The number of obese people in the world now outnumber the underweight people, according to analysis of the trends of adult body-mass index in 200 countries over the last 40 years. The major study, published in the medical journal The Lancet, shows that the number of obese has risen to 641 million from 105 million in 1975.
The proportion of obese men has more than tripled (3.2 percent to 10.8 percent) and obese women has more than doubled (6.4 percent to 14.9 percent) since 1975. At the same time, the proportion of underweight people fell more modestly, by around a third in both men (13.8 percent to 8.8 percent) and women (14.6 percent to 9.7 percent).
"Over the past 40 years, we have changed from a world in which underweight prevalence was more than double that of obesity, to one in which more people are obese than underweight," says senior author Majid Ezzati from the School of Public Health at Imperial College London.
"If present trends continue, not only will the world not meet the obesity target of halting the rise in the prevalence of obesity at its 2010 level by 2025, but more women will be severely obese than underweight by 2025."
In South Asia, almost a quarter of the population are still underweight. In central and east Africa, levels of underweight are higher than 12 percent in women and 15 percent in men.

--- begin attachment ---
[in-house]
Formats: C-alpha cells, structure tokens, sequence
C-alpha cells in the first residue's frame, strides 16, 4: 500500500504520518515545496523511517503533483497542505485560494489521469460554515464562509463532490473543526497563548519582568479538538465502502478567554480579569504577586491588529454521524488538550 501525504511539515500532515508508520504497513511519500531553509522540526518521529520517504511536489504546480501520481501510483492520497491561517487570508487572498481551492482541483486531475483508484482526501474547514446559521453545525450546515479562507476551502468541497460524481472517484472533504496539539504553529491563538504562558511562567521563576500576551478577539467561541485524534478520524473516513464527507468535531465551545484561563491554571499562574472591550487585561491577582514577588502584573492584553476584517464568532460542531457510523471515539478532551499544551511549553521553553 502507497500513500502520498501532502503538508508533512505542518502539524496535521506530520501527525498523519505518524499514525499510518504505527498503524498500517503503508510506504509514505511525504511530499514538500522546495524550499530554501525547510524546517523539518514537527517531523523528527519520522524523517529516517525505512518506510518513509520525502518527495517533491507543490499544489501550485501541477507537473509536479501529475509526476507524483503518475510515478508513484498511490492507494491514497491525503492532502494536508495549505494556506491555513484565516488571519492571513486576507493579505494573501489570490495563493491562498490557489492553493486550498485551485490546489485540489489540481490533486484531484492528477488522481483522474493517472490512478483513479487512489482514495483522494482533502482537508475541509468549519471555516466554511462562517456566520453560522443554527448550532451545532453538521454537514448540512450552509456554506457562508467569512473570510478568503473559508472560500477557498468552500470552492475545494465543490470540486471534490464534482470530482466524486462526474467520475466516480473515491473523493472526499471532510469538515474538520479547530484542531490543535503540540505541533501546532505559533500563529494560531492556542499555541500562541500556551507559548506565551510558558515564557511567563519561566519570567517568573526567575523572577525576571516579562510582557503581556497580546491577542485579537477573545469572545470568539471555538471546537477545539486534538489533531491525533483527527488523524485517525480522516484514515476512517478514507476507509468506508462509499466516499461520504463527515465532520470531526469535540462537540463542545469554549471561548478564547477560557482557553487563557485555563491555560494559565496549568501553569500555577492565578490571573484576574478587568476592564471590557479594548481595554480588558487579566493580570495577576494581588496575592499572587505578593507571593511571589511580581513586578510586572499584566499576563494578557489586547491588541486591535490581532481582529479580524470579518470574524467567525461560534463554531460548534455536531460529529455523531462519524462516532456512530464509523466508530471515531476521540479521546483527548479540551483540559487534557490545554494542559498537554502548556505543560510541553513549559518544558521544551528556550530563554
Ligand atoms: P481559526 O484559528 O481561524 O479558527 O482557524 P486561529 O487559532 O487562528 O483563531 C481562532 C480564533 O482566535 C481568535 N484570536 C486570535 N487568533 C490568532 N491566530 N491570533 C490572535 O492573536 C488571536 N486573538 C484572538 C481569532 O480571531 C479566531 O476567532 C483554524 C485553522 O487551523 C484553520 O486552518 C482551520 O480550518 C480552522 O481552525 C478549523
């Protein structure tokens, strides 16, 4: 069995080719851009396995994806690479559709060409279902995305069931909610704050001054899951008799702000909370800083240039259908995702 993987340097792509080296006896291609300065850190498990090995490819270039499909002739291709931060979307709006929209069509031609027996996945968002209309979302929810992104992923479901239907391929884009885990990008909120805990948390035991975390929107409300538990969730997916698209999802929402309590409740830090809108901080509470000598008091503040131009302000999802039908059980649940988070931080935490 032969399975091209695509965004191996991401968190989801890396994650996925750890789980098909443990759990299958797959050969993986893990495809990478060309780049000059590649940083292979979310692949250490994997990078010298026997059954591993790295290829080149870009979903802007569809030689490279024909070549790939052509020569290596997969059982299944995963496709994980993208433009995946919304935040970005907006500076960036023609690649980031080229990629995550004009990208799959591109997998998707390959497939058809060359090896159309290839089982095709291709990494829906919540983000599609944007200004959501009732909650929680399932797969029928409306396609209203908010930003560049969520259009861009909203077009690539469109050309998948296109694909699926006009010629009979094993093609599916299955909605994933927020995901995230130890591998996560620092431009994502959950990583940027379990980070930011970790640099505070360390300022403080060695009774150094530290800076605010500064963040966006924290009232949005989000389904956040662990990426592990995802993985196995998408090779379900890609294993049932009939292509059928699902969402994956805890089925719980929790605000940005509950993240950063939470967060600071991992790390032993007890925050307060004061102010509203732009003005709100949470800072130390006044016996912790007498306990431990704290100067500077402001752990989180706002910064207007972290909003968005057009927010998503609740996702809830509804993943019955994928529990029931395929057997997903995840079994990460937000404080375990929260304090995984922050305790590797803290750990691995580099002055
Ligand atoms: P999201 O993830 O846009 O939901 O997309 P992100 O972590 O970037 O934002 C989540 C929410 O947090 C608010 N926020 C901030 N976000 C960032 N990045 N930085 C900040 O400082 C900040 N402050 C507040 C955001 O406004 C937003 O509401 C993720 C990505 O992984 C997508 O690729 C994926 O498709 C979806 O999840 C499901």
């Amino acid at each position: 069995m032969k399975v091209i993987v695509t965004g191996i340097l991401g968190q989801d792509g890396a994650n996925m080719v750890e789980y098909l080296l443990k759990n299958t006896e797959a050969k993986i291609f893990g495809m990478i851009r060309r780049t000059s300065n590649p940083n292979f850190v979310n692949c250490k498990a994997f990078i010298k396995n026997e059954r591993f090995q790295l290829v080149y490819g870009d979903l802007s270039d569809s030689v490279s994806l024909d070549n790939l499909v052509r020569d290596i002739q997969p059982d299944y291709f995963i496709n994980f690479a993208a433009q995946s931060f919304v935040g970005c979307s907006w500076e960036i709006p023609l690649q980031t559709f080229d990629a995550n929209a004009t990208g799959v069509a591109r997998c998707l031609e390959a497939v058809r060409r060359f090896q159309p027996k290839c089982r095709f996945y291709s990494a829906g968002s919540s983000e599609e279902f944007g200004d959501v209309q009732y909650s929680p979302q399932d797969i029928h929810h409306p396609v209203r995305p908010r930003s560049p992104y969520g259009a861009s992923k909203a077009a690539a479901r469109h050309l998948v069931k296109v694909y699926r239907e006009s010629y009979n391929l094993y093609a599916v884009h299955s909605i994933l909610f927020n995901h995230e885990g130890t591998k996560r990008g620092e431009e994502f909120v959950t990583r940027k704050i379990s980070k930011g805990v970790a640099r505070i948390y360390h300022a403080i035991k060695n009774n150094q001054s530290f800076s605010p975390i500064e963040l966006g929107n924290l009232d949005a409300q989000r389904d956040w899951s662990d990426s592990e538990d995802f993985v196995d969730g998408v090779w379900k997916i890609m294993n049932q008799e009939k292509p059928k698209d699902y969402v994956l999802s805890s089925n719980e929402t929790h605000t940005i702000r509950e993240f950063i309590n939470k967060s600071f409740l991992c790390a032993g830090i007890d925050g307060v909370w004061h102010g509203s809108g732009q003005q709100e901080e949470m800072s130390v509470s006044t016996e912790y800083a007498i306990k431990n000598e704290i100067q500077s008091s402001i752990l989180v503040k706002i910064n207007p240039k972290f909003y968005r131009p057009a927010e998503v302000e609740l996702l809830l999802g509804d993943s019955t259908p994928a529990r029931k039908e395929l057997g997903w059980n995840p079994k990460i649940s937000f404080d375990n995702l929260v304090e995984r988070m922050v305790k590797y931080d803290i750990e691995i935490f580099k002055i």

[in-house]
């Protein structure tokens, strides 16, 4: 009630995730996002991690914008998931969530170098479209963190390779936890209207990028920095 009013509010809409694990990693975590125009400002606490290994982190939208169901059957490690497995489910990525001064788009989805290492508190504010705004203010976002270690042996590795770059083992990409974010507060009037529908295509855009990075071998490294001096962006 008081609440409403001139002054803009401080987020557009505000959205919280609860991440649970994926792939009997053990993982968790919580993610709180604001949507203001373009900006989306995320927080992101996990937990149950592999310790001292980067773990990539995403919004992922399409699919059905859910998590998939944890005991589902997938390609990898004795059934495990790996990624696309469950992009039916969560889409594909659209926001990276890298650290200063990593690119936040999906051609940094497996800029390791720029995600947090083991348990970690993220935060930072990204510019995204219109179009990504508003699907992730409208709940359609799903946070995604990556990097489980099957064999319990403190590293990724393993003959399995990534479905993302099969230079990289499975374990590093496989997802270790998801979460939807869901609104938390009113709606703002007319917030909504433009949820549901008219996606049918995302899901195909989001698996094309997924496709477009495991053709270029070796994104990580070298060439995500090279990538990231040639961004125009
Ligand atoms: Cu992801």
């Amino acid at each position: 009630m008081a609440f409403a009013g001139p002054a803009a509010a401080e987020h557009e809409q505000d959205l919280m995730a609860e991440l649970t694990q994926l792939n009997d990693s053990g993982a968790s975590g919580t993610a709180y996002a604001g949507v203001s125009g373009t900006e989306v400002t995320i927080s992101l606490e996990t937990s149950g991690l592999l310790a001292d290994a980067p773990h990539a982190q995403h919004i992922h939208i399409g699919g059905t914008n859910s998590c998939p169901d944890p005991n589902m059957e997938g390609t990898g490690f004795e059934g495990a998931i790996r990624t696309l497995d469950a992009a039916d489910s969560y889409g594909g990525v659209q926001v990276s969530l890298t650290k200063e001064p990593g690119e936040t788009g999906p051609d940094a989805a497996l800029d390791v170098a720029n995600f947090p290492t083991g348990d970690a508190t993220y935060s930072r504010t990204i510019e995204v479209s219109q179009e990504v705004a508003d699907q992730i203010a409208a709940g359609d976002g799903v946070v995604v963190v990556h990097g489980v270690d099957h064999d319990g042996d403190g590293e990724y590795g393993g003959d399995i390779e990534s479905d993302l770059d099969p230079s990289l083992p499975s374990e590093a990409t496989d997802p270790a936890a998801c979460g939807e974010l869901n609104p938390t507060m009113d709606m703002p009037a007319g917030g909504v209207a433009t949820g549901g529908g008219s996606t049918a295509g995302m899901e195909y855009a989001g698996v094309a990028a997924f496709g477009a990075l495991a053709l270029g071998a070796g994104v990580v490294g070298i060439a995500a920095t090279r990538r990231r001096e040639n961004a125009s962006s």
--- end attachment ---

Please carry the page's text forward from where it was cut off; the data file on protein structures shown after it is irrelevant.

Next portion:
The authors warn that global trends in rising obesity should not overshadow the continuing underweight problem in poor countries.
Almost a fifth of the world's obese adults, 118 million of them, live in six high-income English-speaking countries - Australia, Canada, Ireland, New Zealand, UK and the US. In Australia, about 27 percent of the population are obese.
Manny Noakes, the research director of the Health and Nutrition Program at CSIRO, says the numbers are alarming and impact not only on increasing chronic diseases but also on the environment.
"Heavier populations consume more fuels as well as food which is not sustainable," Noakes says. "The low cost of junk foods and beverages is a contributor. Appropriate food policies and universal nutrition and healthy weight programs particularly targeting preconception are urgently needed."
This article was originally published by Business Insider.
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